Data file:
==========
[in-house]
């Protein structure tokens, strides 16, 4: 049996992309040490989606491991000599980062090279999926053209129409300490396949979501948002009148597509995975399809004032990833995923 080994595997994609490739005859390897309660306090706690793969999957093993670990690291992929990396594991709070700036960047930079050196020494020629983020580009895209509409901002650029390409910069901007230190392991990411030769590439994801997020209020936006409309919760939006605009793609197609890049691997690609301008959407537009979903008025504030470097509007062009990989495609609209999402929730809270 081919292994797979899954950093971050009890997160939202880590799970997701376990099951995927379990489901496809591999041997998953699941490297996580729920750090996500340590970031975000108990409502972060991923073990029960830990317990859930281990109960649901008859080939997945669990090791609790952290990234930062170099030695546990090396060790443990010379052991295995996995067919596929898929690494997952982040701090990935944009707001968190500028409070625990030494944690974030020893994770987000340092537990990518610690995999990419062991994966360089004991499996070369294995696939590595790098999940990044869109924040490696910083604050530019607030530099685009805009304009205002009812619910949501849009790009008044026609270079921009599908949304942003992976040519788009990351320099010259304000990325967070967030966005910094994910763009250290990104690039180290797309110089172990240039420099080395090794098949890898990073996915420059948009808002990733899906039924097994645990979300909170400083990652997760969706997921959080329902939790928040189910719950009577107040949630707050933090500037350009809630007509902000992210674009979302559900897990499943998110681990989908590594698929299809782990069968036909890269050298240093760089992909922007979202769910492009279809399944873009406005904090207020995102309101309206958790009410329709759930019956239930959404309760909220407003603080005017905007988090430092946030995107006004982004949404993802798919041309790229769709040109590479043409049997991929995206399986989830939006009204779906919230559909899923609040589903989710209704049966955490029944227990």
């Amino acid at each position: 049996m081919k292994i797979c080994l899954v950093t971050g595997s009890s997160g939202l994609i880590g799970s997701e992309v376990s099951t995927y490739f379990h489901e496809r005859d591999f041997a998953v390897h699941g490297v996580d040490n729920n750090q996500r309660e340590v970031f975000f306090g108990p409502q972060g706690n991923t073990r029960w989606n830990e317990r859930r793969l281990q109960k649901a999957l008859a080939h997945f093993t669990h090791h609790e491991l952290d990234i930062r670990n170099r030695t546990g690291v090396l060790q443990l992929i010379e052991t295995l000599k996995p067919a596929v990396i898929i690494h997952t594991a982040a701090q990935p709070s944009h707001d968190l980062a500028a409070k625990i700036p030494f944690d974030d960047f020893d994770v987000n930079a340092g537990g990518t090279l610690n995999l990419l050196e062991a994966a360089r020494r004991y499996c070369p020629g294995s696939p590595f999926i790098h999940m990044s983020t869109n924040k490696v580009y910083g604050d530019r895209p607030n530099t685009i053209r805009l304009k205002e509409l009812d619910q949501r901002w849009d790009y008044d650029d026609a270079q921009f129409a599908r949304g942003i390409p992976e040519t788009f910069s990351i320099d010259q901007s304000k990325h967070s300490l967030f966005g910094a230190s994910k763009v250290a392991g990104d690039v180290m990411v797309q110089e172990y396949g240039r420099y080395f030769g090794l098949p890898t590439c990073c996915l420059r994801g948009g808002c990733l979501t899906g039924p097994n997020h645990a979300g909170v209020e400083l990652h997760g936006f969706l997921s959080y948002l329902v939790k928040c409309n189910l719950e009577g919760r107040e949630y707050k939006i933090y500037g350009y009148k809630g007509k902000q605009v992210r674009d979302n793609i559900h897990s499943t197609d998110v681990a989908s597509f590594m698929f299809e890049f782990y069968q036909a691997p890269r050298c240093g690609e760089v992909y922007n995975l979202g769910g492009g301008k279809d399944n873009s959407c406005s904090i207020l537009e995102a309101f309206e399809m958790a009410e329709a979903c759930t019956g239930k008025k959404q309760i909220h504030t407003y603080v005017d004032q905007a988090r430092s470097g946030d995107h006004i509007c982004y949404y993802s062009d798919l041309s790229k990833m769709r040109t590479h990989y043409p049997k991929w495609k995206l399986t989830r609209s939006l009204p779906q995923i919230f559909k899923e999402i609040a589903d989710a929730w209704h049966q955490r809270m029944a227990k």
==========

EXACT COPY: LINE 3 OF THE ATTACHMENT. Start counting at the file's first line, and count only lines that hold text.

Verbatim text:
């Amino acid at each position: 049996m081919k292994i797979c080994l899954v950093t971050g595997s009890s997160g939202l994609i880590g799970s997701e992309v376990s099951t995927y490739f379990h489901e496809r005859d591999f041997a998953v390897h699941g490297v996580d040490n729920n750090q996500r309660e340590v970031f975000f306090g108990p409502q972060g706690n991923t073990r029960w989606n830990e317990r859930r793969l281990q109960k649901a999957l008859a080939h997945f093993t669990h090791h609790e491991l952290d990234i930062r670990n170099r030695t546990g690291v090396l060790q443990l992929i010379e052991t295995l000599k996995p067919a596929v990396i898929i690494h997952t594991a982040a701090q990935p709070s944009h707001d968190l980062a500028a409070k625990i700036p030494f944690d974030d960047f020893d994770v987000n930079a340092g537990g990518t090279l610690n995999l990419l050196e062991a994966a360089r020494r004991y499996c070369p020629g294995s696939p590595f999926i790098h999940m990044s983020t869109n924040k490696v580009y910083g604050d530019r895209p607030n530099t685009i053209r805009l304009k205002e509409l009812d619910q949501r901002w849009d790009y008044d650029d026609a270079q921009f129409a599908r949304g942003i390409p992976e040519t788009f910069s990351i320099d010259q901007s304000k990325h967070s300490l967030f966005g910094a230190s994910k763009v250290a392991g990104d690039v180290m990411v797309q110089e172990y396949g240039r420099y080395f030769g090794l098949p890898t590439c990073c996915l420059r994801g948009g808002c990733l979501t899906g039924p097994n997020h645990a979300g909170v209020e400083l990652h997760g936006f969706l997921s959080y948002l329902v939790k928040c409309n189910l719950e009577g919760r107040e949630y707050k939006i933090y500037g350009y009148k809630g007509k902000q605009v992210r674009d979302n793609i559900h897990s499943t197609d998110v681990a989908s597509f590594m698929f299809e890049f782990y069968q036909a691997p890269r050298c240093g690609e760089v992909y922007n995975l979202g769910g492009g301008k279809d399944n873009s959407c406005s904090i207020l537009e995102a309101f309206e399809m958790a009410e329709a979903c759930t019956g239930k008025k959404q309760i909220h504030t407003y603080v005017d004032q905007a988090r430092s470097g946030d995107h006004i509007c982004y949404y993802s062009d798919l041309s790229k990833m769709r040109t590479h990989y043409p049997k991929w495609k995206l399986t989830r609209s939006l009204p779906q995923i919230f559909k899923e999402i609040a589903d989710a929730w209704h049966q955490r809270m029944a227990k």